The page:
Molecular biology is unquestionably a rich subject for the sort of analysis you are doing, and I can’t imagine any actually thoughtful practitioner disputing your description. One of the most common turns of phrase you will hear in any molecular biology lab is to say “thus and such is how this procedure works in my hands” (emphasis added). It is an absolutely essential qualifier to nearly anything one does in the lab. The protocol I swear by is often the protocol you swear at. I can list any number of procedures that work every time for me but never for my colleagues, while they have their own variants that work entirely reliably for them, but are entirely unusable for me. In the world of molecular biology, it is extraordinarily difficult for two people to get the same result simply by following the same series of written-out steps. There is a nearly endless list of trivial reasons for two people to get different results: holding a tube differently so heat transfer from the investigator to the sample is slightly different; shaking a sample a little more or less vigorously as one balances the need to mix components with the oxidative damage produced by air bubbles in a biological reaction; differences in how quickly one pipettes and therefore the amount of reagent that either fails to enter the tube or fails to be expelled (or that sticks to the outside rather than draining off). I assume that similar stories could be told about any experimental process; any process in which one’s rational expectations have to interact with the realities of the world outside.

As an aside, David, if you want a naïve, unrehearsed video of molecular biology practice, you may recall that you once took video of me in my lab at UCSF doing steps in a DNA subcloning project when you were toying with the idea of building a general-purpose lab robot. Unquestionably, if you were to look at it again, you would see an intermixture of steps that are written down nowhere (since they were so utterly routine), steps left-out as compared with all of the published protocols (since, in my hands, they were either irrelevant or frankly counterproductive), as well as steps using memory aids such as itemized reagent lists to ensure that I used the correct amounts of all reagents – even though I had done this procedure untold thousands of times before.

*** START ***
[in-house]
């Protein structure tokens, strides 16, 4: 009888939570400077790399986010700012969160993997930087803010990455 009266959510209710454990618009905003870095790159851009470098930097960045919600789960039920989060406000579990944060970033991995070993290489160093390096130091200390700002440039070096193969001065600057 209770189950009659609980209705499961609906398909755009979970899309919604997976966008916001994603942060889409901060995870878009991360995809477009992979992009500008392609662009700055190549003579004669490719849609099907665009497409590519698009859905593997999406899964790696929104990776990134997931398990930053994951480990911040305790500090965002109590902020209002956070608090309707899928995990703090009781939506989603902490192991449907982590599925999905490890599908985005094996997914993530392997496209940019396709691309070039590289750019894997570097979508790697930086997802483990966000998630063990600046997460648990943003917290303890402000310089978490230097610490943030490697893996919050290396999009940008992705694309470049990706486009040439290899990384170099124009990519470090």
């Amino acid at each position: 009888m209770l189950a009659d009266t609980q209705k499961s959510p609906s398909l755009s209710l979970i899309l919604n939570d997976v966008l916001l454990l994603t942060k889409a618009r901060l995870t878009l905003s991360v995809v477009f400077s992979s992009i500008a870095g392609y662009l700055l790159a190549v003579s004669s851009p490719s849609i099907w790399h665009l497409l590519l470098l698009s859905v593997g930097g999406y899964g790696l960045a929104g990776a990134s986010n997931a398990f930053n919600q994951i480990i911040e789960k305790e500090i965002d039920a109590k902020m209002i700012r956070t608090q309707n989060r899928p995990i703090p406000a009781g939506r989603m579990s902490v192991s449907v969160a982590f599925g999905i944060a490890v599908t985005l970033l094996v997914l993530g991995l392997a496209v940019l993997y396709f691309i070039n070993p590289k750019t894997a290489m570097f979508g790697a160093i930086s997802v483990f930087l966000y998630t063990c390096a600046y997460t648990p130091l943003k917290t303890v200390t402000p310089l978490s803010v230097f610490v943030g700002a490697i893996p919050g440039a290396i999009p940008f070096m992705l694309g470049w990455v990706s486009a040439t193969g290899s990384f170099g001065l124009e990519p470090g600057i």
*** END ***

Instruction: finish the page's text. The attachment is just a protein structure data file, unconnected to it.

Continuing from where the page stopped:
Sorting by title

James's picture

Offered more for amusement rather than substantive commentary:

Just tonight, as I was contemplating how I sort my Nintendo Switch game collection, I hit on what I think is a simple example where no general, systematic solution seems likely to work:

Do you sort “The Legend of Zelda” games under L, T, or Z?

If you were sorting strictly alphabetically, they would be under T. But of course we often (though not always) skip the leading article in a title. So that would put them under L. Except that I and pretty much everyone else think of them primarily as “Zelda” games instead of “Legend of Zelda” games, and so they actually go under Z. This is just something you have to know.

(It doesn’t hurt that the second game was called Zelda II instead of “The Legend of Zelda II”, but if anything that only complicates the matter instead of simplifying it.)